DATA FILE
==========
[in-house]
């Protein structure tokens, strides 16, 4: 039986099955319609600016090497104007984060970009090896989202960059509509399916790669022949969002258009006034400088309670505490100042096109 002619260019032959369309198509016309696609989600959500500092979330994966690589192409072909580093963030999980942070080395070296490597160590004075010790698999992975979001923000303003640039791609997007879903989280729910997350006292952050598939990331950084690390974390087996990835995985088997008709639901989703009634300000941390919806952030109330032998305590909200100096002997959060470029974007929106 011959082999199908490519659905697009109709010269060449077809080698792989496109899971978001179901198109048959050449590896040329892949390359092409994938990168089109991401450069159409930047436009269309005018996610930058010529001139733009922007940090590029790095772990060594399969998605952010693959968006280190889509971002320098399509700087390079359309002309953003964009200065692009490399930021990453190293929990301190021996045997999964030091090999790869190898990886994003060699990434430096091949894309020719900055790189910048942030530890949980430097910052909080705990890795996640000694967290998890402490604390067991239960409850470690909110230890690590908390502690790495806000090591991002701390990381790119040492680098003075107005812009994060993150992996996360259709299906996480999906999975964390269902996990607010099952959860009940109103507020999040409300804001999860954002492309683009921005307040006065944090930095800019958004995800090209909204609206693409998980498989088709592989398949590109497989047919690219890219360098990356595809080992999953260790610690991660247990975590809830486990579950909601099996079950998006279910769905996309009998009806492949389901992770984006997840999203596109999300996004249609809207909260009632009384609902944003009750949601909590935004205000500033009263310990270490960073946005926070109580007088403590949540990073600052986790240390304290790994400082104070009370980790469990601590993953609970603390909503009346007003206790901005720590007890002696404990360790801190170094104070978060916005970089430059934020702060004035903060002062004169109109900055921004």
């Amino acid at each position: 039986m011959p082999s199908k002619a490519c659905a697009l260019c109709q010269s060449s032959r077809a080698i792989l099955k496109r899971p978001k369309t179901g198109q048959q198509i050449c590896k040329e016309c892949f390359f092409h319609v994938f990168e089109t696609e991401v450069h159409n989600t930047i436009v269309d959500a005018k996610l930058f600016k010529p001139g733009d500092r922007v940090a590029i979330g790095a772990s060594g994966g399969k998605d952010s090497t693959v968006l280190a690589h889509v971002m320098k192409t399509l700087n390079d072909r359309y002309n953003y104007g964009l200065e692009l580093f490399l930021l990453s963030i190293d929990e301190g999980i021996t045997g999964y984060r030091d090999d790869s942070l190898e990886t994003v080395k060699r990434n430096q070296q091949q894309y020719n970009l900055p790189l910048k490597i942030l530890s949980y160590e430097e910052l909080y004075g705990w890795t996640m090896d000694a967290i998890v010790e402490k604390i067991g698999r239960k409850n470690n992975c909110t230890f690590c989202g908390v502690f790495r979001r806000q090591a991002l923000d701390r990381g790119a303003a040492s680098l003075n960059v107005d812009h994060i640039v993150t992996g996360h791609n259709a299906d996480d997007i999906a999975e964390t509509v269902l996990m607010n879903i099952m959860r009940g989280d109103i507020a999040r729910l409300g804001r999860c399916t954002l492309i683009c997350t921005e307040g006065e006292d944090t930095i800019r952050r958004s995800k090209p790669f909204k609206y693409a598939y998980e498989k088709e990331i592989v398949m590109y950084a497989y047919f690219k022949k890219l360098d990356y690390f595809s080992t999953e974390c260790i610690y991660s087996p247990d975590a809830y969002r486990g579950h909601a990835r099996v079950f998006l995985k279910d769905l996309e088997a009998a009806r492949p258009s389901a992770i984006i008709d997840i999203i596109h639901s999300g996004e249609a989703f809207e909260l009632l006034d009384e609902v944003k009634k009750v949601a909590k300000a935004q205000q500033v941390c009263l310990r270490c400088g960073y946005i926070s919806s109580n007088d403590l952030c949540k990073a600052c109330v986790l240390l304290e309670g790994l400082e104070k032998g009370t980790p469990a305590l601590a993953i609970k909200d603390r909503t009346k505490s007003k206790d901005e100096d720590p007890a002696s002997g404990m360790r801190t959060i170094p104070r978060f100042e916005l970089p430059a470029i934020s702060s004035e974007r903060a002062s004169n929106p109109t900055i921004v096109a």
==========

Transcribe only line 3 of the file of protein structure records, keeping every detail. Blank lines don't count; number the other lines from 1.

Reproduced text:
């Amino acid at each position: 039986m011959p082999s199908k002619a490519c659905a697009l260019c109709q010269s060449s032959r077809a080698i792989l099955k496109r899971p978001k369309t179901g198109q048959q198509i050449c590896k040329e016309c892949f390359f092409h319609v994938f990168e089109t696609e991401v450069h159409n989600t930047i436009v269309d959500a005018k996610l930058f600016k010529p001139g733009d500092r922007v940090a590029i979330g790095a772990s060594g994966g399969k998605d952010s090497t693959v968006l280190a690589h889509v971002m320098k192409t399509l700087n390079d072909r359309y002309n953003y104007g964009l200065e692009l580093f490399l930021l990453s963030i190293d929990e301190g999980i021996t045997g999964y984060r030091d090999d790869s942070l190898e990886t994003v080395k060699r990434n430096q070296q091949q894309y020719n970009l900055p790189l910048k490597i942030l530890s949980y160590e430097e910052l909080y004075g705990w890795t996640m090896d000694a967290i998890v010790e402490k604390i067991g698999r239960k409850n470690n992975c909110t230890f690590c989202g908390v502690f790495r979001r806000q090591a991002l923000d701390r990381g790119a303003a040492s680098l003075n960059v107005d812009h994060i640039v993150t992996g996360h791609n259709a299906d996480d997007i999906a999975e964390t509509v269902l996990m607010n879903i099952m959860r009940g989280d109103i507020a999040r729910l409300g804001r999860c399916t954002l492309i683009c997350t921005e307040g006065e006292d944090t930095i800019r952050r958004s995800k090209p790669f909204k609206y693409a598939y998980e498989k088709e990331i592989v398949m590109y950084a497989y047919f690219k022949k890219l360098d990356y690390f595809s080992t999953e974390c260790i610690y991660s087996p247990d975590a809830y969002r486990g579950h909601a990835r099996v079950f998006l995985k279910d769905l996309e088997a009998a009806r492949p258009s389901a992770i984006i008709d997840i999203i596109h639901s999300g996004e249609a989703f809207e909260l009632l006034d009384e609902v944003k009634k009750v949601a909590k300000a935004q205000q500033v941390c009263l310990r270490c400088g960073y946005i926070s919806s109580n007088d403590l952030c949540k990073a600052c109330v986790l240390l304290e309670g790994l400082e104070k032998g009370t980790p469990a305590l601590a993953i609970k909200d603390r909503t009346k505490s007003k206790d901005e100096d720590p007890a002696s002997g404990m360790r801190t959060i170094p104070r978060f100042e916005l970089p430059a470029i934020s702060s004035e974007r903060a002062s004169n929106p109109t900055i921004v096109a």